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  • Chris Gilbert

Top 10 New Species of 2012: 4. The Congolese Cercopithecus (Time)




No one knows what counts as deep contemplation for a monkey, but judging by facial expression alone, the newly identified Cercopithecus Lomaniensis must have a lot on its mind. That’s fair enough, since the humans who discovered it devoted at least three years of hard work to studying the unusual beast—mainly trying to determine if it’s a new species at all. In 2009, an team of American researchers led by John Hart, scientific director for the Lukuru Wildlife Research Foundation, in the Democratic Republic of Congo, came across the monkey tied to a post near a Congo home. The animal, which had been adopted by a local girl after its mother had been killed, seemed familiar enough that it could belong to a common species known as a Lesula monkey, but unusual enough that it could also be a new type of previously identified owl monkey. It took painstaking comparisons of owl and Lesula calls, DNA, and skin texture before the investigators concluded that yes, this one was entirely new.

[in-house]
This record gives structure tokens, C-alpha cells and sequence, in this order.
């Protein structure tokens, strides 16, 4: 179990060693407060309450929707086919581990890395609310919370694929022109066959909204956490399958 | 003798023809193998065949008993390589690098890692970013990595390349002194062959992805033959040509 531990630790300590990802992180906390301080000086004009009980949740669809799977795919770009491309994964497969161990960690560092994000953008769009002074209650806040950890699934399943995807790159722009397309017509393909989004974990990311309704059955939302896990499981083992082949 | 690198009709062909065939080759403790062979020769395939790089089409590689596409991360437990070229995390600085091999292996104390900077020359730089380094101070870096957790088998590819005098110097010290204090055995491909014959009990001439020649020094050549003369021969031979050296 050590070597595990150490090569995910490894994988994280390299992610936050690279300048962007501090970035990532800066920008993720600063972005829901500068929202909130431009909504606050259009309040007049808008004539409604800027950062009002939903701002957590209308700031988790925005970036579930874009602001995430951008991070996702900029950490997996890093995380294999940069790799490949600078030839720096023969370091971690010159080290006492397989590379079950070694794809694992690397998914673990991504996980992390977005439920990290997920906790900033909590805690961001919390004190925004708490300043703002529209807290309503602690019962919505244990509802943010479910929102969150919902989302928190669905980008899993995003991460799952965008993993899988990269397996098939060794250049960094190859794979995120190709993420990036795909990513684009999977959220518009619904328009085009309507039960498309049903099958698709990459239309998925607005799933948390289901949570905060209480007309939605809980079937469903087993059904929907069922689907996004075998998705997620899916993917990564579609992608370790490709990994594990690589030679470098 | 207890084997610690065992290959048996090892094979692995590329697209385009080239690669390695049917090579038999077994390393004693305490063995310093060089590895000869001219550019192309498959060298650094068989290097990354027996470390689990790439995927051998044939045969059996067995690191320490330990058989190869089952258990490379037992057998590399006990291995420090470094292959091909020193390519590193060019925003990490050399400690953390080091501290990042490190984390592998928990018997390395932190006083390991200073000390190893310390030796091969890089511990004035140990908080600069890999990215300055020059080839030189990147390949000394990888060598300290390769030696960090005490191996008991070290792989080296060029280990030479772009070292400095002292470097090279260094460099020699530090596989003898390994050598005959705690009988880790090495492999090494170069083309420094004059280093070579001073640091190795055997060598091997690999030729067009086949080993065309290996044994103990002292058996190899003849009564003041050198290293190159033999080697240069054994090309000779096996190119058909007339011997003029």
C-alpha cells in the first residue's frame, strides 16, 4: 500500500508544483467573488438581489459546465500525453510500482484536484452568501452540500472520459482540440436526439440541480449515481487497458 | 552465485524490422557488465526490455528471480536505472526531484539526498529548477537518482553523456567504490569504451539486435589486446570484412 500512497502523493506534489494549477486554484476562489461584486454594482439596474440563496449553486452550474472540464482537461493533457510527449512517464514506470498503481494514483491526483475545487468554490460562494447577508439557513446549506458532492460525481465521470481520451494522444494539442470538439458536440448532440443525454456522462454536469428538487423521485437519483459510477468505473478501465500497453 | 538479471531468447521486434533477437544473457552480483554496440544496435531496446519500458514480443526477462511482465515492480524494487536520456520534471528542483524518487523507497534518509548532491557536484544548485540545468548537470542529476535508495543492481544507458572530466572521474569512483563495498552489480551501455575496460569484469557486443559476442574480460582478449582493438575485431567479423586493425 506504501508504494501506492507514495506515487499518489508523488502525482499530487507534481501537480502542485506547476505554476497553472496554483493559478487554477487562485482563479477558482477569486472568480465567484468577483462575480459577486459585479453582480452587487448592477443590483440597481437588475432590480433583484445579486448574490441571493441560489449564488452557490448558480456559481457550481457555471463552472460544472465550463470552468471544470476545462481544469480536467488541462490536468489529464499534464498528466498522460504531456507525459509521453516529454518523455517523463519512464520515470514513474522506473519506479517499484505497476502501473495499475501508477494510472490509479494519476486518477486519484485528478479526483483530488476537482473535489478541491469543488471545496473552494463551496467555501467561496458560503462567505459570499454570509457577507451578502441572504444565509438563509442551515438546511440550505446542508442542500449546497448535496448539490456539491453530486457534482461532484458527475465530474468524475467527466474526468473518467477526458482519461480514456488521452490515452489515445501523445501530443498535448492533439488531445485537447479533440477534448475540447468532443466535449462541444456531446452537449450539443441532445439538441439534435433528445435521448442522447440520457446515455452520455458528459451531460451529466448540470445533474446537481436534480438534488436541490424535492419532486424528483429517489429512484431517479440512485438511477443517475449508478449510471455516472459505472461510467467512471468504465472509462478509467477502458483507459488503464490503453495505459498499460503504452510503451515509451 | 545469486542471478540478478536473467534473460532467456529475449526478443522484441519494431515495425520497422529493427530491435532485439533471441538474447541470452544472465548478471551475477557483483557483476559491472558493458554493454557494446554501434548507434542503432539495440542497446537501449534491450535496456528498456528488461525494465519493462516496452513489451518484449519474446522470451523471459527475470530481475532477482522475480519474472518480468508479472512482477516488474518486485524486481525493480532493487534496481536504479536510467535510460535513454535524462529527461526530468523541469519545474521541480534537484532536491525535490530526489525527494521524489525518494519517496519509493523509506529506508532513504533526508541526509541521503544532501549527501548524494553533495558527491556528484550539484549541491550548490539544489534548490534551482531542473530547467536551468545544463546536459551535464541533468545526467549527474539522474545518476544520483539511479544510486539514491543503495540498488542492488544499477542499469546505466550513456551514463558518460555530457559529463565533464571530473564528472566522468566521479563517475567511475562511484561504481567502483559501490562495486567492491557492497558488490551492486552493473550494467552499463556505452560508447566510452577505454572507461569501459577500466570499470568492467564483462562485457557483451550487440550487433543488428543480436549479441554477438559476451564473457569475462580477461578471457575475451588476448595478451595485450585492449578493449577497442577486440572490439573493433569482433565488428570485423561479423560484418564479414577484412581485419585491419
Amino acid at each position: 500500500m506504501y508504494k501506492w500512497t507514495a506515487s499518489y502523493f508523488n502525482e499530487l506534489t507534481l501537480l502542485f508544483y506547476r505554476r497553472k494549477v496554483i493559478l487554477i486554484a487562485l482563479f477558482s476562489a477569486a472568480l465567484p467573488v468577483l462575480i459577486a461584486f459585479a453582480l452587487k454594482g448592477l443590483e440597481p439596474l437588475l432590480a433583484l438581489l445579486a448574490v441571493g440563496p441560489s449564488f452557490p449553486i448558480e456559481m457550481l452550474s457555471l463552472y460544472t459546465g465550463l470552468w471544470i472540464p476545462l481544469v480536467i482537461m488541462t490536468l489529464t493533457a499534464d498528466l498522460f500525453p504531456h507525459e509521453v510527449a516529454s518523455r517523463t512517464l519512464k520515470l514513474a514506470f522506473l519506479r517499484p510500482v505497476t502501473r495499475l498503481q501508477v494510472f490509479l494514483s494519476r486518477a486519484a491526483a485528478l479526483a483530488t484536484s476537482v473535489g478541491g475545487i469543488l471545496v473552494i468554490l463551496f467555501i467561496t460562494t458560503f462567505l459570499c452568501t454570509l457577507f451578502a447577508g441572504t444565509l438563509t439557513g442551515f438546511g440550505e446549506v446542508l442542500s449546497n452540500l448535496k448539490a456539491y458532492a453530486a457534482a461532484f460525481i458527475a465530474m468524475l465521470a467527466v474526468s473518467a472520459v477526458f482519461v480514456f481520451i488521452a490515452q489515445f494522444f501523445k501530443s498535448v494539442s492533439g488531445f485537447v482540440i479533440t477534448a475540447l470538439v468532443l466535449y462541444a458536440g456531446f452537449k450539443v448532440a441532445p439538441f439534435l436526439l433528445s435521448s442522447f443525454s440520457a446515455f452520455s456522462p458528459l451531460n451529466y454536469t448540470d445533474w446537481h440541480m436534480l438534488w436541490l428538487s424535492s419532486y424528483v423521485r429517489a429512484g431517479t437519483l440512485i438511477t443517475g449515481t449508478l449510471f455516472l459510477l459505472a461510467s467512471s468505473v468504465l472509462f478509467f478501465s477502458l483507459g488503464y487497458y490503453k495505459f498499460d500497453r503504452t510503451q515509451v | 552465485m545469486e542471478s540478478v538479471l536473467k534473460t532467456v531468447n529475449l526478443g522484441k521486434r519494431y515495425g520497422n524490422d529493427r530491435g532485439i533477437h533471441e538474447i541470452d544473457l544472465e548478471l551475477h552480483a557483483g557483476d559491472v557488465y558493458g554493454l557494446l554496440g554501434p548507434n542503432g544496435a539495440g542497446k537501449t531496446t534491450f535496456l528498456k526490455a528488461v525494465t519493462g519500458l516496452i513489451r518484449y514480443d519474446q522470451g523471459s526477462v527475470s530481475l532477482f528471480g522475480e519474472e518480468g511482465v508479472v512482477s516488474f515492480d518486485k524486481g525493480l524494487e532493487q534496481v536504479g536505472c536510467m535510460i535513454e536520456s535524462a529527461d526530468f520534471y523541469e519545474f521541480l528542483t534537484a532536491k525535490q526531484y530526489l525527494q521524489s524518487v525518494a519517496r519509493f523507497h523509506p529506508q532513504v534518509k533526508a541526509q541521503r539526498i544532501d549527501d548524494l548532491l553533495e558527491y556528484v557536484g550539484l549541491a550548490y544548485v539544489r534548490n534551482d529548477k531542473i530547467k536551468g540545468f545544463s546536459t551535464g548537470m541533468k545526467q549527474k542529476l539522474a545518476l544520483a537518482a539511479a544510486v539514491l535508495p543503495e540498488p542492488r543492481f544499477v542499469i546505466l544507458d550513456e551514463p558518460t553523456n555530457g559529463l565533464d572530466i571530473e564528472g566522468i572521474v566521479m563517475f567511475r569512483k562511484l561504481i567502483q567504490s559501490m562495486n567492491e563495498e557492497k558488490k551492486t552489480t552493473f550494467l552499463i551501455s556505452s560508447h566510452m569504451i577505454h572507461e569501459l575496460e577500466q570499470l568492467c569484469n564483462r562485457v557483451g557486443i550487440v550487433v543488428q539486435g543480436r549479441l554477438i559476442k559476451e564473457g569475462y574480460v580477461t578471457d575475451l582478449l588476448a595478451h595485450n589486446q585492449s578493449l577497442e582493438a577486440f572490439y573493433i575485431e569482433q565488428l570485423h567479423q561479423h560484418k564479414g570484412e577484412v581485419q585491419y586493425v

Read more: http://science.time.com/2012/12/04/top-10-science-lists/slide/the-congolese-cercopithecus-lomamiensis-monkey/

Christopher C. Gilbert

cgilbert@hunter.cuny.edu

Tel: (212) 396-6578
Fax: (212) 772-5423
Room: HN 725 

Department of Anthropology

Hunter College